Books for preschoolers: trees are homes
June 13, 2018 10:00 AM   Subscribe

Please help me find some preschool appropriate books to read with kids during a program about how a big tree is a home to many living creatures from eagles to raccoons to birds to salamanders to bugs.

The theme of this program is "home" and it also includes songs, crafts and a walk at a PNW wildlife refuge to get hands on time with some mature oaks and their residents. This is the first time I'll be leading the whole program after observing and participating for six months. I loved reading with my kids and love children's picture books. Was a librarian in academia for decades. Just don't know how to find specific children's books and reviews. Thank you in advance.
posted by RaeVaughn1958 to Science & Nature (12 answers total)
Here's one: The Busy Tree
posted by pinochiette at 10:02 AM on June 13, 2018 [1 favorite]

The Great Kapok Tree is a classic. It's somewhat dated -- we read it when I was in elementary school in the 90s -- but I read it to my kids (4yo and 7yo) a few months ago and they loved it.

We were just in the redwoods, and these two books were in the gift shop. They looked pretty good. Redwoods and Tall Tall Trees.
posted by linettasky at 10:37 AM on June 13, 2018 [3 favorites]

Not quite what you asked for, but please consider Dr. Seuss' The Lorax.
posted by theora55 at 10:41 AM on June 13, 2018

Does a dead tree count? I like Log Hotel.
posted by ReluctantViking at 10:44 AM on June 13, 2018

If you don't mind a Christmas theme*...the very early Berenstain Bears book "The Berenstain bears Christmas Tree" fits the bill. Papa and cubs are on the search for the perfect tree to chop down, but every time they find a likely candidate the wildlife that lives in the tree shoo him away. They learn a Very Important Lesson about how every creature has a home, and decorate their own house (which is a tree) instead, with the help of all the critters whose homes they did not cut down.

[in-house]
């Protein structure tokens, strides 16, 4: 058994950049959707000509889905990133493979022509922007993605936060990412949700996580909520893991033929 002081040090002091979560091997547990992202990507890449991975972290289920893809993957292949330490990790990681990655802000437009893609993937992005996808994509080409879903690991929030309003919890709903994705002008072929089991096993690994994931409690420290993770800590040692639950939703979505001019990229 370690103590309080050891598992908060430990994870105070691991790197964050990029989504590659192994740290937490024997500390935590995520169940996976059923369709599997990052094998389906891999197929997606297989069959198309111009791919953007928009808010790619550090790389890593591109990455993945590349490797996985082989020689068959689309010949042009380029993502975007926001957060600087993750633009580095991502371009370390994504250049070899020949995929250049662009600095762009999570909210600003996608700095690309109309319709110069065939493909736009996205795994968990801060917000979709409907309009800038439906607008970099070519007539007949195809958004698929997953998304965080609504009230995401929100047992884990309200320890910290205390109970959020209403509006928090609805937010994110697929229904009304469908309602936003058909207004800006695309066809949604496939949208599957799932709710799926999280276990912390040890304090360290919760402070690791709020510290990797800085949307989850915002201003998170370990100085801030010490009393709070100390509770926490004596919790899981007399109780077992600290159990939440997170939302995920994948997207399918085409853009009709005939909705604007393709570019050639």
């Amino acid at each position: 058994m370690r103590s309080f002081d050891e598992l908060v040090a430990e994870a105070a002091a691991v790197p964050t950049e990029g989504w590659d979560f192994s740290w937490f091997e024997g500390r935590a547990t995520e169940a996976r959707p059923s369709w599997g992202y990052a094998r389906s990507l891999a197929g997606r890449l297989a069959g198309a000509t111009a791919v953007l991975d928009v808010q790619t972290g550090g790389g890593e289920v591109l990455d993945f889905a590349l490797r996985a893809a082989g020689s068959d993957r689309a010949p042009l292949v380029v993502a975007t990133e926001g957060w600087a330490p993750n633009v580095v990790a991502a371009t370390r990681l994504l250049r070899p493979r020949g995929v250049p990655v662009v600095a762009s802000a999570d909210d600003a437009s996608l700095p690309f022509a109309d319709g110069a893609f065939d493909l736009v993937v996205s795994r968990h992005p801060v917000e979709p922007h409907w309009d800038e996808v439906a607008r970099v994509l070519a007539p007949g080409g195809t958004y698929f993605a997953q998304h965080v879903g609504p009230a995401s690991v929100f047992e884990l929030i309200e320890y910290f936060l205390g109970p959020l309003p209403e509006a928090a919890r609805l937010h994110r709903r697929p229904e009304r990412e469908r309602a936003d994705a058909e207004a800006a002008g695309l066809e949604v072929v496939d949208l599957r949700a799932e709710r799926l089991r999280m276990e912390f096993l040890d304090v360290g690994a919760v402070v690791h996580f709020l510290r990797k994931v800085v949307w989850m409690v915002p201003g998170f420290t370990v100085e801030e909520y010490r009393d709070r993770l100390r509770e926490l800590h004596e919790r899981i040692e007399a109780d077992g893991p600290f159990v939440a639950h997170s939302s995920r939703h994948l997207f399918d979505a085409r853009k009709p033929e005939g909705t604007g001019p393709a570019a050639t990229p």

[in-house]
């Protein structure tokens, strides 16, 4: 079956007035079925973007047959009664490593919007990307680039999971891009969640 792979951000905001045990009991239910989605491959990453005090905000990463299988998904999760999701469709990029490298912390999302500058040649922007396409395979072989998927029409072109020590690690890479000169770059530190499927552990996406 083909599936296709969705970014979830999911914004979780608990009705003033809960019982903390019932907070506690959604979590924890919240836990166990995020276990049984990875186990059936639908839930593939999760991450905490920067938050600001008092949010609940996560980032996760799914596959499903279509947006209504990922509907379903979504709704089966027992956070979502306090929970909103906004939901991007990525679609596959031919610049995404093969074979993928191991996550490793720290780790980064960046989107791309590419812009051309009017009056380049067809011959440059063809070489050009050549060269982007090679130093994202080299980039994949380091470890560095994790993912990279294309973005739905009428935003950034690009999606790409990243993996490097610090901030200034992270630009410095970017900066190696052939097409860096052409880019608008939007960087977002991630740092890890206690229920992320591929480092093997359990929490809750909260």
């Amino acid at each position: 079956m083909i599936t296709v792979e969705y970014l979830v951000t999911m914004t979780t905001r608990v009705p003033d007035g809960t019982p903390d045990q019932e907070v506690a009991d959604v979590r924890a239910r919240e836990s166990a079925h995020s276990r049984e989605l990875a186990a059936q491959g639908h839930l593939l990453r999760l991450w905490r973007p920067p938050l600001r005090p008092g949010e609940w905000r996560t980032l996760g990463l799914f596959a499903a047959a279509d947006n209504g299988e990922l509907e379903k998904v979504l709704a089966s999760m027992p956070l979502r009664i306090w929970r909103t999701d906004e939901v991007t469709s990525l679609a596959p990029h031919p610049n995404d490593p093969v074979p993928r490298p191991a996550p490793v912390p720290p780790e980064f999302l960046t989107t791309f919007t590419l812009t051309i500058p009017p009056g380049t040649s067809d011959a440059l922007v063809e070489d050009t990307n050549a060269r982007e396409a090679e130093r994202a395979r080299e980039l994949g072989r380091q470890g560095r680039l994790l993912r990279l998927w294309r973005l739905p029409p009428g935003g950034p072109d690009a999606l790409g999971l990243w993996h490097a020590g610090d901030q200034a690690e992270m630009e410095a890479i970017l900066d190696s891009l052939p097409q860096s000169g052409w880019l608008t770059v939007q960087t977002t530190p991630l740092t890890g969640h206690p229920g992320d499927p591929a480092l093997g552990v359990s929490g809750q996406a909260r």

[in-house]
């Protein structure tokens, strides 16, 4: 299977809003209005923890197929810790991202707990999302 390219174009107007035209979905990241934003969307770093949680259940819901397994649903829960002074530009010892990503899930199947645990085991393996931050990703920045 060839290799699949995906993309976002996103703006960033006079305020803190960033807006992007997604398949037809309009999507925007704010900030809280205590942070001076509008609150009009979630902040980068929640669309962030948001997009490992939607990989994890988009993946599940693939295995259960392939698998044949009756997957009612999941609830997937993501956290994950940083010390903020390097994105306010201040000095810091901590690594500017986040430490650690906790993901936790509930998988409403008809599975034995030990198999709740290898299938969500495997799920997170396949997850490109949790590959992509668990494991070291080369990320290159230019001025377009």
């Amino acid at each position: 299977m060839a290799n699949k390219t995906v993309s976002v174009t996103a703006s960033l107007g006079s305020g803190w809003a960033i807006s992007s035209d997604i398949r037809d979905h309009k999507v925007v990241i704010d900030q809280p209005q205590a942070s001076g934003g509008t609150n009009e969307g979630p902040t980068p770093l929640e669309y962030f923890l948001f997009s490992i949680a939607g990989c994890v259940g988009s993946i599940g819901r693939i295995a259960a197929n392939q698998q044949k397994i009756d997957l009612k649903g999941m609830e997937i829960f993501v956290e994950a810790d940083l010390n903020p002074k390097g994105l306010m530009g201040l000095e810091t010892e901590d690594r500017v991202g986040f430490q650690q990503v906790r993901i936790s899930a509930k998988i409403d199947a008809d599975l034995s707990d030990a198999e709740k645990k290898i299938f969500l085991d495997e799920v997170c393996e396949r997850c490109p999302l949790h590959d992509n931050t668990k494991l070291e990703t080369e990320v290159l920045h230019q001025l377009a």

* This is prior to the Berenstain bears preachy era, so even though its about Christmas its not as sanctimonious as some of their newer stuff.
posted by Elly Vortex at 11:58 AM on June 13, 2018

Tree: A Peek-Through Picture Book has a neat gimmick where there are cutouts in the pages to see through, revealing animals that live in the tree. The seasons also change as the book progresses.
posted by subocoyne at 12:12 PM on June 13, 2018

Cactus Hotel is a great one, about saguaro cacti though.
posted by kestrel251 at 12:28 PM on June 13, 2018

My preschoolers loved Luna & Me by Jenny Kostecki-Shaw about Julia Butterfly Hill and the time she spent in Luna. There are some beautiful illustrations of the wildlife that called Luna "home".
posted by annathea at 1:10 PM on June 13, 2018

It's not a book and it's fantastical and anthropomorphized, but the Tasha Tudor hollow tree advent calendar. There are animals that live in the trunk, in the branches, and in and around the roots. They're all wearing little mufflers and drinking cocoa and egg nog and making cookies and hanging stockings and so on. I also thought of "Where Does the Butterfly Go when It Rains?" though only one animal cited in that book is said to shelter in a tree. I like that book because it never answers the question. You're just supposed to go and look next time it rains, but the author admits she has no idea where you should start, never having seen a butterfly out in the rain.
posted by Don Pepino at 2:44 PM on June 13, 2018

Just today, I happened upon a blog called Nature Moments which has short videos on nature subjects. I know there is one about nests.
posted by SemiSalt at 4:55 PM on June 13, 2018

Maybe A House is a House for Me?

The National Science Teachers Association makes a yearly list of recommended children's books.

If you're looking for reviews, the trade journals you want are:
The Horn Book
School Library Journal
Publishers Weekly
Bulletin of the Center for Children's Books
posted by the_blizz at 7:51 PM on June 13, 2018

Thank you everyone! I will check out all these titles plus the reviews. And, yes, a dead tree provides home for lots of animals, plants, fungi etc.
posted by RaeVaughn1958 at 7:38 PM on June 18, 2018

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